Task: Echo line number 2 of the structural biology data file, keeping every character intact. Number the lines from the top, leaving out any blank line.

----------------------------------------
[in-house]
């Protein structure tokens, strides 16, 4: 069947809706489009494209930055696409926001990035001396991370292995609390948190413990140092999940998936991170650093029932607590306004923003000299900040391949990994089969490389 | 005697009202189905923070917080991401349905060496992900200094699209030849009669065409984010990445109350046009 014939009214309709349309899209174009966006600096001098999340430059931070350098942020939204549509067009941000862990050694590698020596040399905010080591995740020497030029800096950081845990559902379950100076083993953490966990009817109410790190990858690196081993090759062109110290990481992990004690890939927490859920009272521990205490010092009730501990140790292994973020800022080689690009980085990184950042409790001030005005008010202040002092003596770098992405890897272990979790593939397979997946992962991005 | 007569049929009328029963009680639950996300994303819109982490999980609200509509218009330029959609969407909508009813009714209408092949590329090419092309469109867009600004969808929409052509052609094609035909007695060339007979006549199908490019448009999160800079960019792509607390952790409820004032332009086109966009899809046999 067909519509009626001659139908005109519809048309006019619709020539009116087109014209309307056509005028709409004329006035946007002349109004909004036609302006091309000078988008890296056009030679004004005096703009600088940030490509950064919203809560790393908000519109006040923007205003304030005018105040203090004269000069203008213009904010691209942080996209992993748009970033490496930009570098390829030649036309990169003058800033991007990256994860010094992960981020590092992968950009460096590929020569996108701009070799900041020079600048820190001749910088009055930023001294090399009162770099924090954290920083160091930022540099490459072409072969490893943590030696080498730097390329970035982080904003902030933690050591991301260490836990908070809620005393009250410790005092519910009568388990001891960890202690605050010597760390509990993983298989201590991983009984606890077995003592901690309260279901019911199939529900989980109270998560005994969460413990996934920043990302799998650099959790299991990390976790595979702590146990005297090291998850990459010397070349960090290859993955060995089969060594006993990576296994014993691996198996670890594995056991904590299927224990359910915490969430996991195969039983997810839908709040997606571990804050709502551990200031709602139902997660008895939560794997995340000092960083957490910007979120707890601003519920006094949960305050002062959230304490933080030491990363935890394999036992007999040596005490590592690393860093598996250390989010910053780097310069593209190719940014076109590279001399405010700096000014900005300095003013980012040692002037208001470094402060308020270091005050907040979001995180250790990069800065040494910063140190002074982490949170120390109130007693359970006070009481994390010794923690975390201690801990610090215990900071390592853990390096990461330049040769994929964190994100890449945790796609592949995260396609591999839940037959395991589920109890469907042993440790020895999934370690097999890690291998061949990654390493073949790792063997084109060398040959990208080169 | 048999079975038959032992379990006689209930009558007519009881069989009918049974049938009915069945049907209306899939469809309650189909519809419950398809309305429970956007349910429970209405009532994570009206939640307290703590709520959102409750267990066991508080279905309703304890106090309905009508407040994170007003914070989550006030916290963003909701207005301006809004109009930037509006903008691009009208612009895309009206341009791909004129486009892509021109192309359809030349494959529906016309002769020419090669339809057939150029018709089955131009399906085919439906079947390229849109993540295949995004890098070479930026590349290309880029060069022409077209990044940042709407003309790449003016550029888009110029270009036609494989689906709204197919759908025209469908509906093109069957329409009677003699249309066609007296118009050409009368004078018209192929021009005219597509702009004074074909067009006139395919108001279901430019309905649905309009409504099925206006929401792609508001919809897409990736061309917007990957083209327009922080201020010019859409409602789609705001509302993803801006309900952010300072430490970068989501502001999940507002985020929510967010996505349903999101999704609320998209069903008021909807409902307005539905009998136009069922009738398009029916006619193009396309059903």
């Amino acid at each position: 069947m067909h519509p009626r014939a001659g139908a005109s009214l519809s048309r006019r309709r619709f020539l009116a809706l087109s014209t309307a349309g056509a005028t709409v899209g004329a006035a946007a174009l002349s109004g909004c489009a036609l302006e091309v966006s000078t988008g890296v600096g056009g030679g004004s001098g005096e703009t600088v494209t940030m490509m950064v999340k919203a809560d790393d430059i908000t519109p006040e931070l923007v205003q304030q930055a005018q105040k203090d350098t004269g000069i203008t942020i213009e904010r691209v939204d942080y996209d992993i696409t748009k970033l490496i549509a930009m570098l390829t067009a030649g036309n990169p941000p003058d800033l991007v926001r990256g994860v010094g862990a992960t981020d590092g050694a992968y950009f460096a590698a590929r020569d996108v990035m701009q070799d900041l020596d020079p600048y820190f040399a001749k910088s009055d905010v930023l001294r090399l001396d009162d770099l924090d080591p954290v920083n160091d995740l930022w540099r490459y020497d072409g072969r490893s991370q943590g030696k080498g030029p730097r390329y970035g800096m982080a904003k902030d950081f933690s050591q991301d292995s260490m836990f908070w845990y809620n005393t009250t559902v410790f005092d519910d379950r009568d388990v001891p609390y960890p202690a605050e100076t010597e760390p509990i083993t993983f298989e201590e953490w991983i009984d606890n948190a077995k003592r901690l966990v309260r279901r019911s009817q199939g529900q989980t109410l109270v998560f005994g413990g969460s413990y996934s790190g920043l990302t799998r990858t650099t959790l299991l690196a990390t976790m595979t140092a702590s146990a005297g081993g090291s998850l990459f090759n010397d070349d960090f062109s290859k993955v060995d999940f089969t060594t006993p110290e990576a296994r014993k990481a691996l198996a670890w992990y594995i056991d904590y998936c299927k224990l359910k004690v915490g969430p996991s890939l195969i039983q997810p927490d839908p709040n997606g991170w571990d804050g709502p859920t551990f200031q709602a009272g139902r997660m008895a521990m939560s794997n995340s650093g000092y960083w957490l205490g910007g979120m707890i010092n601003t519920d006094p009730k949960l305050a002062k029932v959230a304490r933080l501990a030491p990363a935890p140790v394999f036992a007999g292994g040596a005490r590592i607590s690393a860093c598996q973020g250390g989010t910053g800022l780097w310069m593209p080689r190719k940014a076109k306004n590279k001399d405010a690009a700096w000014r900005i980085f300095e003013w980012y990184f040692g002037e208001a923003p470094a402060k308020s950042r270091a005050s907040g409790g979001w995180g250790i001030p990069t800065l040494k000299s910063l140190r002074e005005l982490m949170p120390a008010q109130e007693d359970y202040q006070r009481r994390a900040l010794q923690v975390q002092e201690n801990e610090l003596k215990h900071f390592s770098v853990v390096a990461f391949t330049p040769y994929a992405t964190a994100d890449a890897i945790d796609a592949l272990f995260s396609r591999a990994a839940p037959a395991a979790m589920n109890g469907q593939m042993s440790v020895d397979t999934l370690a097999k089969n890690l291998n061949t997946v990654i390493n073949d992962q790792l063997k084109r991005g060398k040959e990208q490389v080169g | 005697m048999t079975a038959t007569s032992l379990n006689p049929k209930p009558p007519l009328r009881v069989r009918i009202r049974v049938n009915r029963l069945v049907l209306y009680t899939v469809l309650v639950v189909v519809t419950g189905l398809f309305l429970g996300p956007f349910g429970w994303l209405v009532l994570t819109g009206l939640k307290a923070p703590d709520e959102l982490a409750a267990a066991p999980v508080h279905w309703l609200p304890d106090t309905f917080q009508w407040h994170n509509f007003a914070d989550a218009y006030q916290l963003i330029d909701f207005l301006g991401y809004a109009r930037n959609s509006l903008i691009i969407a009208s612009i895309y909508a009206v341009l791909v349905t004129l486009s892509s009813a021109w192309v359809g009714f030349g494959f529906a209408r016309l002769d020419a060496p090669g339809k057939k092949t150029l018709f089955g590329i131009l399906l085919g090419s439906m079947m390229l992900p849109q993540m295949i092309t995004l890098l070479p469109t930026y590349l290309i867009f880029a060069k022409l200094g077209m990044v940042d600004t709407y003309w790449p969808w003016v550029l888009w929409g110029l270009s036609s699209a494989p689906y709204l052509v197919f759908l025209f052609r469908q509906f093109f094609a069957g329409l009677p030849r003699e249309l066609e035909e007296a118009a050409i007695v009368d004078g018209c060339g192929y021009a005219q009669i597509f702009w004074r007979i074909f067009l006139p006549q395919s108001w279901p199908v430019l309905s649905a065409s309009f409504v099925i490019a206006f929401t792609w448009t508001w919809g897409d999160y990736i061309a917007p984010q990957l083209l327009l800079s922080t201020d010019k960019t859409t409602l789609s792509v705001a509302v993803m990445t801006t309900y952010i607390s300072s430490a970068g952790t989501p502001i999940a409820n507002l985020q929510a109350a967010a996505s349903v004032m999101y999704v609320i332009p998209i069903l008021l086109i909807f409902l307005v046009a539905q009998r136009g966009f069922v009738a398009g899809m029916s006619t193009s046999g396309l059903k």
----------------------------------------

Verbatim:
């Protein structure tokens, strides 16, 4: 069947809706489009494209930055696409926001990035001396991370292995609390948190413990140092999940998936991170650093029932607590306004923003000299900040391949990994089969490389 | 005697009202189905923070917080991401349905060496992900200094699209030849009669065409984010990445109350046009 014939009214309709349309899209174009966006600096001098999340430059931070350098942020939204549509067009941000862990050694590698020596040399905010080591995740020497030029800096950081845990559902379950100076083993953490966990009817109410790190990858690196081993090759062109110290990481992990004690890939927490859920009272521990205490010092009730501990140790292994973020800022080689690009980085990184950042409790001030005005008010202040002092003596770098992405890897272990979790593939397979997946992962991005 | 007569049929009328029963009680639950996300994303819109982490999980609200509509218009330029959609969407909508009813009714209408092949590329090419092309469109867009600004969808929409052509052609094609035909007695060339007979006549199908490019448009999160800079960019792509607390952790409820004032332009086109966009899809046999 067909519509009626001659139908005109519809048309006019619709020539009116087109014209309307056509005028709409004329006035946007002349109004909004036609302006091309000078988008890296056009030679004004005096703009600088940030490509950064919203809560790393908000519109006040923007205003304030005018105040203090004269000069203008213009904010691209942080996209992993748009970033490496930009570098390829030649036309990169003058800033991007990256994860010094992960981020590092992968950009460096590929020569996108701009070799900041020079600048820190001749910088009055930023001294090399009162770099924090954290920083160091930022540099490459072409072969490893943590030696080498730097390329970035982080904003902030933690050591991301260490836990908070809620005393009250410790005092519910009568388990001891960890202690605050010597760390509990993983298989201590991983009984606890077995003592901690309260279901019911199939529900989980109270998560005994969460413990996934920043990302799998650099959790299991990390976790595979702590146990005297090291998850990459010397070349960090290859993955060995089969060594006993990576296994014993691996198996670890594995056991904590299927224990359910915490969430996991195969039983997810839908709040997606571990804050709502551990200031709602139902997660008895939560794997995340000092960083957490910007979120707890601003519920006094949960305050002062959230304490933080030491990363935890394999036992007999040596005490590592690393860093598996250390989010910053780097310069593209190719940014076109590279001399405010700096000014900005300095003013980012040692002037208001470094402060308020270091005050907040979001995180250790990069800065040494910063140190002074982490949170120390109130007693359970006070009481994390010794923690975390201690801990610090215990900071390592853990390096990461330049040769994929964190994100890449945790796609592949995260396609591999839940037959395991589920109890469907042993440790020895999934370690097999890690291998061949990654390493073949790792063997084109060398040959990208080169 | 048999079975038959032992379990006689209930009558007519009881069989009918049974049938009915069945049907209306899939469809309650189909519809419950398809309305429970956007349910429970209405009532994570009206939640307290703590709520959102409750267990066991508080279905309703304890106090309905009508407040994170007003914070989550006030916290963003909701207005301006809004109009930037509006903008691009009208612009895309009206341009791909004129486009892509021109192309359809030349494959529906016309002769020419090669339809057939150029018709089955131009399906085919439906079947390229849109993540295949995004890098070479930026590349290309880029060069022409077209990044940042709407003309790449003016550029888009110029270009036609494989689906709204197919759908025209469908509906093109069957329409009677003699249309066609007296118009050409009368004078018209192929021009005219597509702009004074074909067009006139395919108001279901430019309905649905309009409504099925206006929401792609508001919809897409990736061309917007990957083209327009922080201020010019859409409602789609705001509302993803801006309900952010300072430490970068989501502001999940507002985020929510967010996505349903999101999704609320998209069903008021909807409902307005539905009998136009069922009738398009029916006619193009396309059903």